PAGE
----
Australian Prime Minister Tony Abbott said Wednesday some of the victims may have been left behind at the crash site. Ukrainian Prime Minister Arseniy Yatsenyuk said in televised comments Wednesday that Ukraine will allow the Netherlands to head the crash investigation.

"We are delegating the investigation into this air crash to the Netherlands to provide a completely independent and transparent process," he said.

U.S. President Barack Obama and Netherlands Prime Minister Mark Rutte agreed Tuesday during a telephone call that the priority must be on securing the crash site to allow for a full and transparent investigation. They also agreed that the European Union and the United States must remain united over events in the Ukraine. Both the EU and the U.S. have slapped sanctions on Moscow for its role in backing the separatists.

In Moscow, Russian President Vladimir Putin promised Tuesday to do everything in his power to influence separatists controlling the crash site to allow a full investigation into the disaster.  But he said such efforts would be inadequate without additional pressure on Kyiv to end the hostilities.

Ukrainian jets shot down

Two Ukrainian fighter jets were shot down over eastern Ukraine Wednesday, as fighting intensified in the same area where a Malaysian passenger jet with 298 people on board was shot down last week.

Details remained sketchy Wednesday, as rebels claimed responsibility.  Ukraine's Defense Ministry said the fighter pilots were thought to have ejected near the Russian border, as military operations against pro-Russian separatists advanced in the region.

Ukraine and Western intelligence agencies say rebels shot down the Malaysia Airlines plane last week from a much higher altitude, but the Russian-supplied system they used was returned to Russia.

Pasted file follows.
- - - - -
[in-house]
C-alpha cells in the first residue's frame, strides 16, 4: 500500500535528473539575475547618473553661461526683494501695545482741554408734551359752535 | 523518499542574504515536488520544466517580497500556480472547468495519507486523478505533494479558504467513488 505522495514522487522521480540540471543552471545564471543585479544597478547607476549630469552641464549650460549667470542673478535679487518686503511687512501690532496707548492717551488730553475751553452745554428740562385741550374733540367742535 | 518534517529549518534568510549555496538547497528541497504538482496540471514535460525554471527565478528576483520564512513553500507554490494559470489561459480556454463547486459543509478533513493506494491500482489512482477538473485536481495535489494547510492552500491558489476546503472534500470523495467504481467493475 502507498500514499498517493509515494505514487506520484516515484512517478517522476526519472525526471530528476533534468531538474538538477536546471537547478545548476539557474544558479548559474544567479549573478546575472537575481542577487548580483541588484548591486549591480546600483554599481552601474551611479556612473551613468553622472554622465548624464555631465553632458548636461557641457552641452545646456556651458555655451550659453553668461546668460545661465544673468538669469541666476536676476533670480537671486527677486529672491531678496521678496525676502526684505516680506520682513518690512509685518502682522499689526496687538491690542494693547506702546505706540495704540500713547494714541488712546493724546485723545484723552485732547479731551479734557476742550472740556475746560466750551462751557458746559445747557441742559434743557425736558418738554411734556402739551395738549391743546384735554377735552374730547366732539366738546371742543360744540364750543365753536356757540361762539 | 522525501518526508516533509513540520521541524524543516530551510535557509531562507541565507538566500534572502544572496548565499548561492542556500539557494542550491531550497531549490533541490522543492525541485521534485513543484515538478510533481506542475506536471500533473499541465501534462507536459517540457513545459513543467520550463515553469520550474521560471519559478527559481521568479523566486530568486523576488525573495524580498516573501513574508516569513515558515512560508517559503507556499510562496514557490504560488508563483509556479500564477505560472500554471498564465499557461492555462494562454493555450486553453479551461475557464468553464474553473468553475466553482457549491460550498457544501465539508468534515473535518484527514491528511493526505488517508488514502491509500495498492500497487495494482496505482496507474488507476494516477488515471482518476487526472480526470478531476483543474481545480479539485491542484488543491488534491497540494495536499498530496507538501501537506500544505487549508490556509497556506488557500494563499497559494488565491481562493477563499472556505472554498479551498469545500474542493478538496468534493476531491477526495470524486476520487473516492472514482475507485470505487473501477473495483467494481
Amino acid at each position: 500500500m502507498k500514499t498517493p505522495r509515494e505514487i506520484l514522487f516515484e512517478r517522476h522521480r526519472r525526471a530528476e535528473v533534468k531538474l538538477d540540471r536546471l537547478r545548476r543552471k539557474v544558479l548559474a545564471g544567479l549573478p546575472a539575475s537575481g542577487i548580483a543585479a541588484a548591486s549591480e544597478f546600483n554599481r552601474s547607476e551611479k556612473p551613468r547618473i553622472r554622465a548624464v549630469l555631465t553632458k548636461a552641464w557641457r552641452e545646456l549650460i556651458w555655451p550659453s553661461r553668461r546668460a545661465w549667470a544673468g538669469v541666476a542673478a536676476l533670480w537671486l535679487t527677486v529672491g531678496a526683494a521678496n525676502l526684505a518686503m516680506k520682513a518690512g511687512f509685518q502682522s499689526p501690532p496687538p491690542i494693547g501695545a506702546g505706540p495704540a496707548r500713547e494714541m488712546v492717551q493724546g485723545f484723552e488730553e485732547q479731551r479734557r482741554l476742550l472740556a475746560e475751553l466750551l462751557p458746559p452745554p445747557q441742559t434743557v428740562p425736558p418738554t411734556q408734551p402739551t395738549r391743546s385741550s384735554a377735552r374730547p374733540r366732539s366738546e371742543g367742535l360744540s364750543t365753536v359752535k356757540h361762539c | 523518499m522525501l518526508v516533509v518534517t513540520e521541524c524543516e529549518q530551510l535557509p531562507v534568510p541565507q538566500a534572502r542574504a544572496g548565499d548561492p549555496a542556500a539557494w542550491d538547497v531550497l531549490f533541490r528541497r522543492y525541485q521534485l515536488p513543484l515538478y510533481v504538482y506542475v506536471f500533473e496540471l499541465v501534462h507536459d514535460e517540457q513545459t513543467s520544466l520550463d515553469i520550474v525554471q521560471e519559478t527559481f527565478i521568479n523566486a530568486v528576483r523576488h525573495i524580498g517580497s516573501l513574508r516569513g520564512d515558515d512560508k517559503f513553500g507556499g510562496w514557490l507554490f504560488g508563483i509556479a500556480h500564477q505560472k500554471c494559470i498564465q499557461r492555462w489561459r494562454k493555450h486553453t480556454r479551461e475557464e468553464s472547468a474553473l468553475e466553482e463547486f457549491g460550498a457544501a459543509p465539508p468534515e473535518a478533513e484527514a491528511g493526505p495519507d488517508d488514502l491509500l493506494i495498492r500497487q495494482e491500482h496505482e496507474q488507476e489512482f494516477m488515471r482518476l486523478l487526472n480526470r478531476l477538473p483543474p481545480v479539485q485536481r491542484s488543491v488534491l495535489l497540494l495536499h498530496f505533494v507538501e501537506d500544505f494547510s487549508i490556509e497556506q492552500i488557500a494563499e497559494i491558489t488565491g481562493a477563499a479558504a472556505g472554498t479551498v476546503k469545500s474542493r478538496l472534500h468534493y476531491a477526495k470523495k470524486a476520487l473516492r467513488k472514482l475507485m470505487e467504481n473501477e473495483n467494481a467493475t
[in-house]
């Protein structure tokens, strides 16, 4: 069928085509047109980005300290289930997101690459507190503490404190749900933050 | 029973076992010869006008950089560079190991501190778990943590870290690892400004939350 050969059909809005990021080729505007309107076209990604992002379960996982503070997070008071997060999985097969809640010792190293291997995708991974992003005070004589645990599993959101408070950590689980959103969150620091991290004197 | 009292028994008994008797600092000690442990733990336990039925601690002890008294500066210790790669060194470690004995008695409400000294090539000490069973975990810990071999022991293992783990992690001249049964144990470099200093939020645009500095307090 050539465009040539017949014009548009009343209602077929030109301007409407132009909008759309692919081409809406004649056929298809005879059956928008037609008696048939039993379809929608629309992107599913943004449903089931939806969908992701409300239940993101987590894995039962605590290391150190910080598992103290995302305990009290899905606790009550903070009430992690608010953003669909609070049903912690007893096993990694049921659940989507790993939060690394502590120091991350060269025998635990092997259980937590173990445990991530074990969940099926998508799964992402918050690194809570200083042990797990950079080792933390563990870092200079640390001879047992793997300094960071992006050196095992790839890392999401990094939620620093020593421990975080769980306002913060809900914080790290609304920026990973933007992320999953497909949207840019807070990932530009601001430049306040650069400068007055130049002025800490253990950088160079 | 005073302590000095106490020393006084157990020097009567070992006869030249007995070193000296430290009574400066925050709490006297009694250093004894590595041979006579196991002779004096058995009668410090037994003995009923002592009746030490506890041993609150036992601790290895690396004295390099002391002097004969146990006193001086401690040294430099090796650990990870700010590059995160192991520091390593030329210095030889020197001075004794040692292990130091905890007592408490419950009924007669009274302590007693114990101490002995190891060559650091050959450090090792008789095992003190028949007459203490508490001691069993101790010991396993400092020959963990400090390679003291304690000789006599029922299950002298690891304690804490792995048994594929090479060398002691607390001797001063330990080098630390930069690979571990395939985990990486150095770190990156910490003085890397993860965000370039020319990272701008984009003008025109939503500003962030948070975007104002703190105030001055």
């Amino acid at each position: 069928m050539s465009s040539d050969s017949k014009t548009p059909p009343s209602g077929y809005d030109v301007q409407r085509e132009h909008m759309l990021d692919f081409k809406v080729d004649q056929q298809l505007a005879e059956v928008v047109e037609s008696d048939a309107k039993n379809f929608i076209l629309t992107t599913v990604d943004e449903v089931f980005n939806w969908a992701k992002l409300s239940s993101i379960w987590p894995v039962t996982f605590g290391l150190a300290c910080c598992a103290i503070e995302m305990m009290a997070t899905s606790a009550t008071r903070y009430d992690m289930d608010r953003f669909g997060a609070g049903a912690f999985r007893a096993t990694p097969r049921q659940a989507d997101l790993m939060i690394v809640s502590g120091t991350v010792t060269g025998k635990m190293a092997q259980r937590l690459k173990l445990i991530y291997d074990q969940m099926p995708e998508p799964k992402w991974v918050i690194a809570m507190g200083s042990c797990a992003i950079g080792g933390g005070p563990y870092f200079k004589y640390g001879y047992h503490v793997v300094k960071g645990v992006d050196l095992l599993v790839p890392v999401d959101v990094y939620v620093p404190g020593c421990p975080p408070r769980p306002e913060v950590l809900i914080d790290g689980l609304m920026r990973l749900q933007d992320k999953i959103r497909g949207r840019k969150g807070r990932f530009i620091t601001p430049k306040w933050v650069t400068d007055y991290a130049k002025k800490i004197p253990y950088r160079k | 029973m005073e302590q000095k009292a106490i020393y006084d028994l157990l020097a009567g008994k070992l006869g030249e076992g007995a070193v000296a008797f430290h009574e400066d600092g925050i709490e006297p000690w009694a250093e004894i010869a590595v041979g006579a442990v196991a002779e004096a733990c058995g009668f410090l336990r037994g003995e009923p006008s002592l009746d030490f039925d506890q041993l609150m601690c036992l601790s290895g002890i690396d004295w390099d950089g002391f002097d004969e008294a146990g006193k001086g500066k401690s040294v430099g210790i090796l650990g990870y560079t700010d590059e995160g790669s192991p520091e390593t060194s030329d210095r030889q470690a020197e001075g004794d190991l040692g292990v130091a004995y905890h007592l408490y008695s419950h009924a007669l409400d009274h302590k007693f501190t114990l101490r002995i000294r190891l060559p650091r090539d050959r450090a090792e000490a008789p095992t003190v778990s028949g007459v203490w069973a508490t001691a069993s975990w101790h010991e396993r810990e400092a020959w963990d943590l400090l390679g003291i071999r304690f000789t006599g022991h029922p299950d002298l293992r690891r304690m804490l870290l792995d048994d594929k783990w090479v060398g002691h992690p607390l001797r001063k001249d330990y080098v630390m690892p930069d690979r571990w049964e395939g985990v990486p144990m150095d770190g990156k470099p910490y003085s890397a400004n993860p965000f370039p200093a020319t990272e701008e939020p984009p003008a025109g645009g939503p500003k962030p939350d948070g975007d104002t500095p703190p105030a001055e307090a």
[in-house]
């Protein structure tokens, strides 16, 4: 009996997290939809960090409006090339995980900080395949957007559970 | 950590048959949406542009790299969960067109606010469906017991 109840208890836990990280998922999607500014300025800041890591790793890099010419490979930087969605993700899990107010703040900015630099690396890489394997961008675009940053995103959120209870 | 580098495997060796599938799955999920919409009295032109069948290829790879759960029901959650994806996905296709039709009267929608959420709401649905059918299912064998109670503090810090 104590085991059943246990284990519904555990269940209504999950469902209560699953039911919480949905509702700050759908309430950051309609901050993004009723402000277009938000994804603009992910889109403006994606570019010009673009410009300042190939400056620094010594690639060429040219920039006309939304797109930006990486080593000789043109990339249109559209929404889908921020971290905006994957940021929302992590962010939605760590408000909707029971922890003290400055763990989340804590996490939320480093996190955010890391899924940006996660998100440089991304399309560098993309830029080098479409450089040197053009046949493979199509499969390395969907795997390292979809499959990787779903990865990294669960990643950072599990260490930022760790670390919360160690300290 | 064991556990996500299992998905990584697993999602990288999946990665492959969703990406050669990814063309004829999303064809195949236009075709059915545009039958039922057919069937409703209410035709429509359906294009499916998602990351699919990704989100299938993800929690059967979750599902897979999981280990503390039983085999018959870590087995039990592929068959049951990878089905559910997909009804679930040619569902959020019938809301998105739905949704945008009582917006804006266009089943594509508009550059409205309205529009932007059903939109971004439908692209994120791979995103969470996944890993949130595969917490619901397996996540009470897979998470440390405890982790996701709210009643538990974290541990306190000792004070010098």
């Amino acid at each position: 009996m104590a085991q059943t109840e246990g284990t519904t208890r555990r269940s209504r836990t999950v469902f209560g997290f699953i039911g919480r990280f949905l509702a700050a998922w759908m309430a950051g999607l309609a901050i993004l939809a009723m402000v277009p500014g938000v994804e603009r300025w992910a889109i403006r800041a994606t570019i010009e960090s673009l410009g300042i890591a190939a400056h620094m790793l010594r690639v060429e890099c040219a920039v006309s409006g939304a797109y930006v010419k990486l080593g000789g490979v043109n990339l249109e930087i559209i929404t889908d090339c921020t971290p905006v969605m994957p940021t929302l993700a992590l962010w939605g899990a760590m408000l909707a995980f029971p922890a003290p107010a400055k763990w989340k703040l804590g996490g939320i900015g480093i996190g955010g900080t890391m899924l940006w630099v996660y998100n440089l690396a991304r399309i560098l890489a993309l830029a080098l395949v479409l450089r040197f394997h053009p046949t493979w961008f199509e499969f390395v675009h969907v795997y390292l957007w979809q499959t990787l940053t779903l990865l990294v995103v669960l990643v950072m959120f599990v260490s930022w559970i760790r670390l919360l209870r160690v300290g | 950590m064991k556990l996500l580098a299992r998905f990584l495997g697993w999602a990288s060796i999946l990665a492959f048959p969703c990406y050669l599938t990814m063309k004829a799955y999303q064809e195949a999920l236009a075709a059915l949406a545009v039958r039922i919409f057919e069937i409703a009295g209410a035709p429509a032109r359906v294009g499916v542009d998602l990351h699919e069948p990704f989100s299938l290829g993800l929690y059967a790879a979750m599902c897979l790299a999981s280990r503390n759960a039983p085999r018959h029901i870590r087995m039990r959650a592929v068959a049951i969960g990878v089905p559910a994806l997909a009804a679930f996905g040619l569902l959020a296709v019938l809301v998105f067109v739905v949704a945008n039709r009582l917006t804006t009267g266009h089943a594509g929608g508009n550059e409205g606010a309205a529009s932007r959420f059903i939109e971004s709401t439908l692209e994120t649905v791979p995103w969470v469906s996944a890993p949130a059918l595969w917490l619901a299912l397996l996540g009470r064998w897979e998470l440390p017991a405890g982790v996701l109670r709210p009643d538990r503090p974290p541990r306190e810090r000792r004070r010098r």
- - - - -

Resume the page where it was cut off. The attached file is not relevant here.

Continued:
Although Lysenko said the missiles that hit the fighter jets came from across the border in Russia, he said he was not making an accusation.  He said his statement was based on “preliminary data,” and is only one theory of what might have happened.  He promised to provide further evidence as the investigation continues.
 
Lysenko also claimed Ukrainian forces shot down a Russian drone over rebel-held territory.

Washington has accused Moscow of supplying the rebels with weaponry and training.
 
EU sanctions
 
EU foreign ministers decided Tuesday to draw up a list of increased sanctions against Russia, in an effort to convince it to stop supporting the separatists and help convince them to give international investigators access to the Malaysia Airlines wreckage.
 
But the plan does not go as far as some ministers had wanted, and Ukrainian spokesman Lysenko says sanctions have not had an impact.
 
Lysenko said the main indicator of the sanctions' effectiveness will be seen when Russian troops stop firing at Ukrainian forces across the border.  He said cross-border shelling is nearly constant at night in some areas.  He also accused Russian forces of staging high-speed moves toward the border as if they are going to invade, and then turning away just before crossing.
 
But he says the Ukrainian military is making good progress in areas farther from the Russian border, significantly shrinking the territory the rebels control in recent days.

Some information for this report provided by Reuters

Error rendering storify.

You May Like

How to Safeguard Your Mobile Privacy

As the digital world becomes more mobile, so too do concerns about eroding privacy and increased hacking More

'Desert Dancer' Chronicles Iranian Underground Dance Troupe

Film by Richard Raymond is based on true story of Afshin Ghaffarian and his friends More

Obesity Poses Complex Problem

Professor warns of obesity’s worldwide health impact More

This forum has been closed.
Comment Sorting
Comments
     
by: Fellow sufferer from: Southeastasis
July 24, 2014 12:09 AM
The International Court of Justice and the United Nations must do their utmost now to find and arrest the murderers of the innocent lives of MH 17. This can help bring some comfort of the sense of justice for the souls of the murdered and their loved ones.

by: Igor from: Smolensk
July 23, 2014 9:57 AM
It's interesting why do they all accuse Russia? The investigation has not actually started yet, but the conclusion has already been drawn! And no facts, - just emotions. At least it is not fair! But maybe they live and work like this in the so-called civilized word?
In Response

by: william li from: canada
July 23, 2014 2:50 PM
do worry, we chinese always support Russia. my Russian brother.

west media is always biased.

by: Rod from: Netherlands
July 23, 2014 8:57 AM
Russians are crazy! In 21th century Nazism speaks Russian!

by: Rod from: Netherlands
July 23, 2014 8:26 AM